Joseph Malula

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Joseph-Albert Malula (12 December 1917 – 14 June 1989) was a Congolese Cardinal of the Roman Catholic Church. He served as Archbishop of Kinshasa (name changed from Leopoldville in 1966) from 1964 until his death, and was elevated to the cardinalate in 1969.

Biography[edit]

Joseph-Albert Malula was born in 1917 in Léopoldville, Belgian Congo (modern Kinshasa, Democratic Republic of the Congo) to Remacle Ngalula and Jeanne Bolumbu. He attended primary school in Léopoldville, under the direction of Fr. Raphaël de la Kétuhulle. From 1931–34, he attended the minor seminary in Mbata Kiela, where he met Joseph Kasa-Vubu, who would later become the first president of the Democratic Republic of Congo, and then the minor seminary of Bolongo in Lisala until 1937.

He studied philosophy (1937–40) and theology (1940–44) at the Major Seminary of Christ-Roi in Kabwe. He served as a professor at the Minor Seminary of Bokoro from 1944–46 as well. Malula was ordained to the priesthood by Bishop Georges Six, CICM, on 9 June 1946, in the Stade Reine Astrid. He then resumed teaching at the minor seminary, and served as vicar and pastor at several parishes in Léopoldville. In 1953, he visited Algiers, Tunisia, Malta, Rome, and Belgium.

On 18 July 1959, Malula was appointed Auxiliary Bishop of Léopoldville and Titular Bishop of Attanasus by Pope John XXIII. He received his episcopal consecration on the following 20 September from Archbishop Félix Scalais, CICM, with Bishops Pierre Kimbondo and Joseph Nkongolo serving as co-consecrators, at the Stade Tata Raphaël. Malula attended the Second Vatican Council from 1962–65, during which he was advanced to the Archbishop of Léopoldville on 7 July 1964. He was installed as Archbishop on 27 August of that same year, and the name of the archdiocese was later changed to Kinshasa on 30 May 1966.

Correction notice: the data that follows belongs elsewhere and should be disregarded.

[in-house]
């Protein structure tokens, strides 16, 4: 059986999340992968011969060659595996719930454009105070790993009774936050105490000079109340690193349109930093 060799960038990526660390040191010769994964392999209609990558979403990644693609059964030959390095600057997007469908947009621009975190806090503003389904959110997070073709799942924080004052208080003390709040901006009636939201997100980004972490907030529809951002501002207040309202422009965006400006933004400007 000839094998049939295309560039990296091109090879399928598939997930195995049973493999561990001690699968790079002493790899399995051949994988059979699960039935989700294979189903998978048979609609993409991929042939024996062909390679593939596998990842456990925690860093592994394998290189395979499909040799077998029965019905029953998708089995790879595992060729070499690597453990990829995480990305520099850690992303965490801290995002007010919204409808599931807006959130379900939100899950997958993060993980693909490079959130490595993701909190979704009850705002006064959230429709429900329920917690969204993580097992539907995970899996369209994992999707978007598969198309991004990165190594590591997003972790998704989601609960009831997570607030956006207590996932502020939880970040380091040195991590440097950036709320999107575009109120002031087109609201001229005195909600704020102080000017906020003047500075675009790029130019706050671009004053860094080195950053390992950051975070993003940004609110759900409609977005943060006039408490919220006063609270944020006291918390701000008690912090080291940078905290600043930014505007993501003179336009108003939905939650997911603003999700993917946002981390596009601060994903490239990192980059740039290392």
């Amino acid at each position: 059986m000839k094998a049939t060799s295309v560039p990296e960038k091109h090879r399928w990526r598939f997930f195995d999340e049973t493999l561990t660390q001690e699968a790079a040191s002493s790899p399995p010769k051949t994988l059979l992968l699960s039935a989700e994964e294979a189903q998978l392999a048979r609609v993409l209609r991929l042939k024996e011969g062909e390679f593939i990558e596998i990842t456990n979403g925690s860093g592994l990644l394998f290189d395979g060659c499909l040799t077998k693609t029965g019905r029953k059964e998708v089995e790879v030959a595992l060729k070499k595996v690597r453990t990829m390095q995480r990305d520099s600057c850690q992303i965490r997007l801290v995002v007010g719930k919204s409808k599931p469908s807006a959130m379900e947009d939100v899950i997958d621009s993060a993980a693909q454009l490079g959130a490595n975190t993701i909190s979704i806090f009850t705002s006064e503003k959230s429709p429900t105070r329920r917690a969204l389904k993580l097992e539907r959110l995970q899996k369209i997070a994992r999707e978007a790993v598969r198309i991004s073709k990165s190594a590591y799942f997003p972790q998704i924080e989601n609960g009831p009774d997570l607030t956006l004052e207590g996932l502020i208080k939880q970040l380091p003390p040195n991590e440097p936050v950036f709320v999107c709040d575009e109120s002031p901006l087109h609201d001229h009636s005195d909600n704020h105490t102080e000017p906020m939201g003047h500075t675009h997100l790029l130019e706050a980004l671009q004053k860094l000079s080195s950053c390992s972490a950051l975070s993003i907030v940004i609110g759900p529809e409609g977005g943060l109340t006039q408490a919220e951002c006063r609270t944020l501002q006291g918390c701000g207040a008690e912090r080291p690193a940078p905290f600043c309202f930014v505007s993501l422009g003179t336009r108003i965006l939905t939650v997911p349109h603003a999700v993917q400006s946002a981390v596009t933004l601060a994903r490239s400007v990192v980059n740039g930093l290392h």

Pope Paul VI created him Cardinal Priest of Ss. Protomartiri a Via Aurelia Antica in the consistory of 28 April 1969. He was the first cardinal from Zaire. At a Mass in 1970, at which President Mobutu was present, the Cardinal claimed Zaire's ruling class was enriching itself and ignoring the people's misery[1] In 1971, despite being an advocate of African culture, he expressed his disapproval of Christians giving up their baptismal names in an article in the Catholic weekly magazine, Afrique Chrétienne, following the renaming of the Republic of the Congo as the Republic of Zaire.[2] President Mobutu subsequently removed the Cardinal from his government-owned residence and suspended the magazine for six months. Malula was one of the cardinal electors who participated in the conclaves of August and October 1978, which selected Popes John Paul I and John Paul II, respectively. He supported Albino Cardinal Luciani at the August conclave, and even gave him a public embrace before he was elected[3]

Before the October conclave began, he spoke of the Vatican's pomp, saying, "All that imperial paraphernalia. All that isolation of the Pope. All that medieval remoteness and inheritance that makes Europeans think that the Church is only Western. All that tightness that makes them fail to understand that young countries like mine want something different. They want simplicity. They want Jesus Christ. All that, all that must change."[4]

Death[edit]

Cardinal Malula died at a hospital in Leuven, Belgium, aged 71, and is interred at the Cathédrale Notre Dame du Congo, Kinshasa.

References[edit]

  1. ^ Time Magazine "Mobutu as Messiah", 24 February 1975
  2. ^ Time Magazine "Tidings", 28 February 1972
  3. ^ Pham, John-Peter. "Heirs of the Fisherman: Behind the Scenes of Papal Death and Succession". Oxford University Press, 2007
  4. ^ Time Magazine "A 'Foreign' Pope", 30 October 1978

External links[edit]

Catholic Church titles
Preceded by
Félix Scalais, CICM
Archbishop of Kinshasa
1964–1989
Succeeded by
Frédéric Etsou-Nzabi-Bamungwabi, CICM